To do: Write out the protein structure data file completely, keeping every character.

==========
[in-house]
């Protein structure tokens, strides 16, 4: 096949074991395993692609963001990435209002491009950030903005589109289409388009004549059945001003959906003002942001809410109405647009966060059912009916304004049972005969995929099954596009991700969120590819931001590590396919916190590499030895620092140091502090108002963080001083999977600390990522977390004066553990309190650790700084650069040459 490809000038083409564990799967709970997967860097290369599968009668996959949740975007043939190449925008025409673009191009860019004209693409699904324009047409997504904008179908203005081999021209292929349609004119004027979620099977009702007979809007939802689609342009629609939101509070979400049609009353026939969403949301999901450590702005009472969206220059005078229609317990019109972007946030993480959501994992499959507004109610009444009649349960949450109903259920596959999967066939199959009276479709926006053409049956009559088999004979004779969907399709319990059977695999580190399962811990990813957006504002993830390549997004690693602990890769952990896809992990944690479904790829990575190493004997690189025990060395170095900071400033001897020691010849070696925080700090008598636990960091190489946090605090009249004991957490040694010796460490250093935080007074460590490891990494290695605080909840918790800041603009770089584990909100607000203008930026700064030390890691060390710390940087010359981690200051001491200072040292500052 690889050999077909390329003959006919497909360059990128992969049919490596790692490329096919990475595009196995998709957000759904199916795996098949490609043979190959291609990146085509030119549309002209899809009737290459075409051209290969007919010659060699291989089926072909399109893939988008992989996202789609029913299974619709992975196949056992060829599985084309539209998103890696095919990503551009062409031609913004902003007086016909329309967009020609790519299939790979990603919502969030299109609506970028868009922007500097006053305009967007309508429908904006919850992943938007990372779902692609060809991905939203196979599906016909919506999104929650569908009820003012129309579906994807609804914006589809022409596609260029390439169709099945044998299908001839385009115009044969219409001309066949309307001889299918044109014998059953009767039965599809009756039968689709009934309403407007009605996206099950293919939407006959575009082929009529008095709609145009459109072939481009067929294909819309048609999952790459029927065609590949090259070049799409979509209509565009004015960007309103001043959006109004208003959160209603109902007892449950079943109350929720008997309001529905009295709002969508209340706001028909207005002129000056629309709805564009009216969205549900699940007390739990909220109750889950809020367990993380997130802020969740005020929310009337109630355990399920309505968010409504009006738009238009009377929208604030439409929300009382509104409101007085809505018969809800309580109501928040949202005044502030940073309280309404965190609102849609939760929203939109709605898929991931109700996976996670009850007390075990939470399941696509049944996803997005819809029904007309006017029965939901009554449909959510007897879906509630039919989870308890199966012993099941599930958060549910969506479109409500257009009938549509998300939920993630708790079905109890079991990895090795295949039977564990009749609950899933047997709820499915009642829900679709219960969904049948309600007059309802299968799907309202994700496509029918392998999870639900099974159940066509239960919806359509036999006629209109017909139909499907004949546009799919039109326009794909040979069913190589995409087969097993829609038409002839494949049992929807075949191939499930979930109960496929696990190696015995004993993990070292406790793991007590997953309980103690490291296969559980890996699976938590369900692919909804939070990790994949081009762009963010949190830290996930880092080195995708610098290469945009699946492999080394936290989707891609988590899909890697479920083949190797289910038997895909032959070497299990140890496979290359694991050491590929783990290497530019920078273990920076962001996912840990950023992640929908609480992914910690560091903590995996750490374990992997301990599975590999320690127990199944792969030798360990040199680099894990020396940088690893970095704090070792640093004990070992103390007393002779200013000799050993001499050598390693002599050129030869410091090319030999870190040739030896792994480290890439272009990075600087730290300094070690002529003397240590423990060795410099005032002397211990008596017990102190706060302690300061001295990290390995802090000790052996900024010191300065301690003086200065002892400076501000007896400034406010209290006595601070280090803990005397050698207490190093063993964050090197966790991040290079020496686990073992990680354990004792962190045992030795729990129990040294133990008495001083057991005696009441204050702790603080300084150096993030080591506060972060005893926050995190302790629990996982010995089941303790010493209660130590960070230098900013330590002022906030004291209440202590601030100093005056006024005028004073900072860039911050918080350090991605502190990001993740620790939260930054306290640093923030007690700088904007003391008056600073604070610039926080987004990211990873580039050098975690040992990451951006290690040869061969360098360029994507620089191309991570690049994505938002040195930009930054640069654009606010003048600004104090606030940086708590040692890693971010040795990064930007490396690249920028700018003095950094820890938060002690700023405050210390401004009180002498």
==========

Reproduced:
[in-house]
């Protein structure tokens, strides 16, 4: 096949074991395993692609963001990435209002491009950030903005589109289409388009004549059945001003959906003002942001809410109405647009966060059912009916304004049972005969995929099954596009991700969120590819931001590590396919916190590499030895620092140091502090108002963080001083999977600390990522977390004066553990309190650790700084650069040459 490809000038083409564990799967709970997967860097290369599968009668996959949740975007043939190449925008025409673009191009860019004209693409699904324009047409997504904008179908203005081999021209292929349609004119004027979620099977009702007979809007939802689609342009629609939101509070979400049609009353026939969403949301999901450590702005009472969206220059005078229609317990019109972007946030993480959501994992499959507004109610009444009649349960949450109903259920596959999967066939199959009276479709926006053409049956009559088999004979004779969907399709319990059977695999580190399962811990990813957006504002993830390549997004690693602990890769952990896809992990944690479904790829990575190493004997690189025990060395170095900071400033001897020691010849070696925080700090008598636990960091190489946090605090009249004991957490040694010796460490250093935080007074460590490891990494290695605080909840918790800041603009770089584990909100607000203008930026700064030390890691060390710390940087010359981690200051001491200072040292500052 690889050999077909390329003959006919497909360059990128992969049919490596790692490329096919990475595009196995998709957000759904199916795996098949490609043979190959291609990146085509030119549309002209899809009737290459075409051209290969007919010659060699291989089926072909399109893939988008992989996202789609029913299974619709992975196949056992060829599985084309539209998103890696095919990503551009062409031609913004902003007086016909329309967009020609790519299939790979990603919502969030299109609506970028868009922007500097006053305009967007309508429908904006919850992943938007990372779902692609060809991905939203196979599906016909919506999104929650569908009820003012129309579906994807609804914006589809022409596609260029390439169709099945044998299908001839385009115009044969219409001309066949309307001889299918044109014998059953009767039965599809009756039968689709009934309403407007009605996206099950293919939407006959575009082929009529008095709609145009459109072939481009067929294909819309048609999952790459029927065609590949090259070049799409979509209509565009004015960007309103001043959006109004208003959160209603109902007892449950079943109350929720008997309001529905009295709002969508209340706001028909207005002129000056629309709805564009009216969205549900699940007390739990909220109750889950809020367990993380997130802020969740005020929310009337109630355990399920309505968010409504009006738009238009009377929208604030439409929300009382509104409101007085809505018969809800309580109501928040949202005044502030940073309280309404965190609102849609939760929203939109709605898929991931109700996976996670009850007390075990939470399941696509049944996803997005819809029904007309006017029965939901009554449909959510007897879906509630039919989870308890199966012993099941599930958060549910969506479109409500257009009938549509998300939920993630708790079905109890079991990895090795295949039977564990009749609950899933047997709820499915009642829900679709219960969904049948309600007059309802299968799907309202994700496509029918392998999870639900099974159940066509239960919806359509036999006629209109017909139909499907004949546009799919039109326009794909040979069913190589995409087969097993829609038409002839494949049992929807075949191939499930979930109960496929696990190696015995004993993990070292406790793991007590997953309980103690490291296969559980890996699976938590369900692919909804939070990790994949081009762009963010949190830290996930880092080195995708610098290469945009699946492999080394936290989707891609988590899909890697479920083949190797289910038997895909032959070497299990140890496979290359694991050491590929783990290497530019920078273990920076962001996912840990950023992640929908609480992914910690560091903590995996750490374990992997301990599975590999320690127990199944792969030798360990040199680099894990020396940088690893970095704090070792640093004990070992103390007393002779200013000799050993001499050598390693002599050129030869410091090319030999870190040739030896792994480290890439272009990075600087730290300094070690002529003397240590423990060795410099005032002397211990008596017990102190706060302690300061001295990290390995802090000790052996900024010191300065301690003086200065002892400076501000007896400034406010209290006595601070280090803990005397050698207490190093063993964050090197966790991040290079020496686990073992990680354990004792962190045992030795729990129990040294133990008495001083057991005696009441204050702790603080300084150096993030080591506060972060005893926050995190302790629990996982010995089941303790010493209660130590960070230098900013330590002022906030004291209440202590601030100093005056006024005028004073900072860039911050918080350090991605502190990001993740620790939260930054306290640093923030007690700088904007003391008056600073604070610039926080987004990211990873580039050098975690040992990451951006290690040869061969360098360029994507620089191309991570690049994505938002040195930009930054640069654009606010003048600004104090606030940086708590040692890693971010040795990064930007490396690249920028700018003095950094820890938060002690700023405050210390401004009180002498």